On Loyalty and Identity

Recently I received an email from a friend commenting on ethno-nationalism. She contends that while group belonging by birth is a factor in establishing societal cohesion, loyalty is in reality much more important to that end. I generally agree with her assertion, but with some qualifiers.

Group or institutional loyalty certainly goes a long way, but it is only a part of the whole equation. The other side of that coin is acceptance by the rest of the group, which in turn nurtures loyalty. Loyalty and acceptance together form an identity, a term that the Right needs to learn to embrace.

The word “identity” works well because it does things that other terms such as “race,” “ethnicity,” or “nationality” cannot, at least not as elegantly, and it paints a picture of the realities of human tribalism. This is because identity is not like loyalty to a sports team. Fans can pick the team they like, wear the jersey, and cheer for the men on the field who wear those same clothes, all while requiring no measure of personal sacrifice. But arbitrarily declaring citizenship, waving the flag, and singing the state anthem simply does not cut it. Tribal identity requires more than superficial markers of loyalty.

Birth into the group and blood heritage are concrete foundations—reasons for loyalty. Coincidentally, they are also the primary bases for group acceptance. One’s blood ties to his ancestors supports admission to the tribe and provides an impetus for learning the myths and traditions of the folk. Loyalty to the tribe develops organically, because it is “ours.” Our people, our culture, our God, our king, our homeland, our ancestors are all worthy of great sacrifice.

“Identity” is also useful, particularly these days, because it is not hung up on purity. It gets us to focus on race to the extent that it matters. Identity acknowledges that being of the blood is integral to tribal identity, but also that it is unproductive at best to quibble over percentages of foreign admixture. It simply is not important. Belonging to the tribe is akin to being part of the family, rather than whether one falls into a category that must be defined by statistics and figures. The important questions must be, “Are you tied to us by blood or similar bond?” and “Are you willing to sacrifice everything for our culture and our people?”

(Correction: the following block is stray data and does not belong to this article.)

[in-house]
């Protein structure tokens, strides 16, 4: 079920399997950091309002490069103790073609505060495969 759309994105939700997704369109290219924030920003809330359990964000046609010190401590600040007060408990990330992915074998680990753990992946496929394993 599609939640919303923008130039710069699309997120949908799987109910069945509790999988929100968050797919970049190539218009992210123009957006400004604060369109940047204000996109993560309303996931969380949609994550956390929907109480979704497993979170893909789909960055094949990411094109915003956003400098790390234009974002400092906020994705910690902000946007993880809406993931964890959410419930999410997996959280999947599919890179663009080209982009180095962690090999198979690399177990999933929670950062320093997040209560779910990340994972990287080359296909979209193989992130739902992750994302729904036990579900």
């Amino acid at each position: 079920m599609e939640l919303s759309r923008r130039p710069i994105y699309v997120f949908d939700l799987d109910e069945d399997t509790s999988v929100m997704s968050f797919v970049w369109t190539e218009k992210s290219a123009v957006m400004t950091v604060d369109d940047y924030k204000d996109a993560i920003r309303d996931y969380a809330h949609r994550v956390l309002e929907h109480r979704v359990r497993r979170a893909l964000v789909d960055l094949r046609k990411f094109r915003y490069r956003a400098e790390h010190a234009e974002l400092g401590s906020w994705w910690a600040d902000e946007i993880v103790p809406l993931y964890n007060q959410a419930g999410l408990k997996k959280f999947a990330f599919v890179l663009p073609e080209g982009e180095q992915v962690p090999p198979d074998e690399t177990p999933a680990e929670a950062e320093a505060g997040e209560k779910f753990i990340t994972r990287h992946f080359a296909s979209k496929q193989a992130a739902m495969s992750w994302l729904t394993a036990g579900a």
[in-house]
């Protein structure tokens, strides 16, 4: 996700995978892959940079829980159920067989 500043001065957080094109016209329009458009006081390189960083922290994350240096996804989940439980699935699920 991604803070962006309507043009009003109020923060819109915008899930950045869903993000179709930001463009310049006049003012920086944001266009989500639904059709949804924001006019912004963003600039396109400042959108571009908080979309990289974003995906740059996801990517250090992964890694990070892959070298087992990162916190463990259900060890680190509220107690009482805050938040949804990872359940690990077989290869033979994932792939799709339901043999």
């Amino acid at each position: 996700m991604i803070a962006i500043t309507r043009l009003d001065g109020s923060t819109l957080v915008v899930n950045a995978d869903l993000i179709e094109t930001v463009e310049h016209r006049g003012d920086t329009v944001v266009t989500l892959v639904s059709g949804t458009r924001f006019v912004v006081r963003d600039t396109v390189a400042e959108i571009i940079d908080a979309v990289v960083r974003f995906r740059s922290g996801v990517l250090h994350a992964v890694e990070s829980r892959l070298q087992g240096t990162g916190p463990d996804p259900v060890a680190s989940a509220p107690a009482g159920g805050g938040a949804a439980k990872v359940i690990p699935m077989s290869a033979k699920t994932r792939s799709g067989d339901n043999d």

Julius Evola, one of tR’s greatest inspirations, wrote extensively about the relationship (and even preeminence) of “race of the spirit” to “race of the body.” In Synthesis of the Doctrine of Race he writes,

Race is a profound force manifesting itself in the realm of the body as in the realm of the spirit. In its full meaning the purity of race occurs when these two manifestations coincide; in other words, when the race of the body matches the race of the spirit and when it is capable of serving the most adequate organ of expression.

And later,

There are actually too many cases of people who are somatically of the same race, of the same tribe, indeed who are fathers and sons of the same blood in the strict sense of the word and, yet who cannot “understand” each other. A demarcation line separates their souls; their way of feeling and judging is different and their common race of the body cannot do much about it, nor their common blood.  The impossibility of mutual understanding lies therefore on the level of supra-biology. Mutual understanding and hence real togetherness, as well as deeper unity, are only possible where the common “race of the soul” and the “spirit” coexist.

Merely being tied by blood, although significant, is not enough to form an identity. Loyalty to the group, its culture, and its institutions are all prerequisites for acceptance and belonging.

Ignoring loyalty and identity is having tremendous ramifications for governments today. Decades of rule by disloyal ideologues is withering away at the legitimacy of the post-Westphalian state. The modern nation-state is no longer an instrument for the defense and betterment of a people (if it ever really was), and people are beginning to realize this. They are recognizing that their leaders are not part of the tribe.

Identity may be the state’s only hope of survival and, yet, coincidentally, is the only political movement with a possibility of shaping what might come after it. It is also the only vehicle rightists can use to revive and defend Western Tradition. tr favicon